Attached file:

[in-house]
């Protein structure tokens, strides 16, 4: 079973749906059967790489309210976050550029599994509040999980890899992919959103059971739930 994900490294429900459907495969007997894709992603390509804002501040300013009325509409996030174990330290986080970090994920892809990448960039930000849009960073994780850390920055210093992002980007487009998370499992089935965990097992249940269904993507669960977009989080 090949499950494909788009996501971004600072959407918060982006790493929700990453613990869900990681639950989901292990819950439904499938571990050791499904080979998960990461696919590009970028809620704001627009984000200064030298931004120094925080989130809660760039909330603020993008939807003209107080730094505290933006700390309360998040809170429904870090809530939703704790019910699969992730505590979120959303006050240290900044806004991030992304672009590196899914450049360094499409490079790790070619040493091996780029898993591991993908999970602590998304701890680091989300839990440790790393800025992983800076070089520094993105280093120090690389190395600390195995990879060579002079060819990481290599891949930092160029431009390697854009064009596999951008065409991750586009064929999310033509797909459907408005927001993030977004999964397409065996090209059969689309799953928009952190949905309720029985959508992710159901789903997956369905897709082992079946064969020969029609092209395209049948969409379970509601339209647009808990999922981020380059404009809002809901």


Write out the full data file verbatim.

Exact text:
[in-house]
């Protein structure tokens, strides 16, 4: 079973749906059967790489309210976050550029599994509040999980890899992919959103059971739930 994900490294429900459907495969007997894709992603390509804002501040300013009325509409996030174990330290986080970090994920892809990448960039930000849009960073994780850390920055210093992002980007487009998370499992089935965990097992249940269904993507669960977009989080 090949499950494909788009996501971004600072959407918060982006790493929700990453613990869900990681639950989901292990819950439904499938571990050791499904080979998960990461696919590009970028809620704001627009984000200064030298931004120094925080989130809660760039909330603020993008939807003209107080730094505290933006700390309360998040809170429904870090809530939703704790019910699969992730505590979120959303006050240290900044806004991030992304672009590196899914450049360094499409490079790790070619040493091996780029898993591991993908999970602590998304701890680091989300839990440790790393800025992983800076070089520094993105280093120090690389190395600390195995990879060579002079060819990481290599891949930092160029431009390697854009064009596999951008065409991750586009064929999310033509797909459907408005927001993030977004999964397409065996090209059969689309799953928009952190949905309720029985959508992710159901789903997956369905897709082992079946064969020969029609092209395209049948969409379970509601339209647009808990999922981020380059404009809002809901």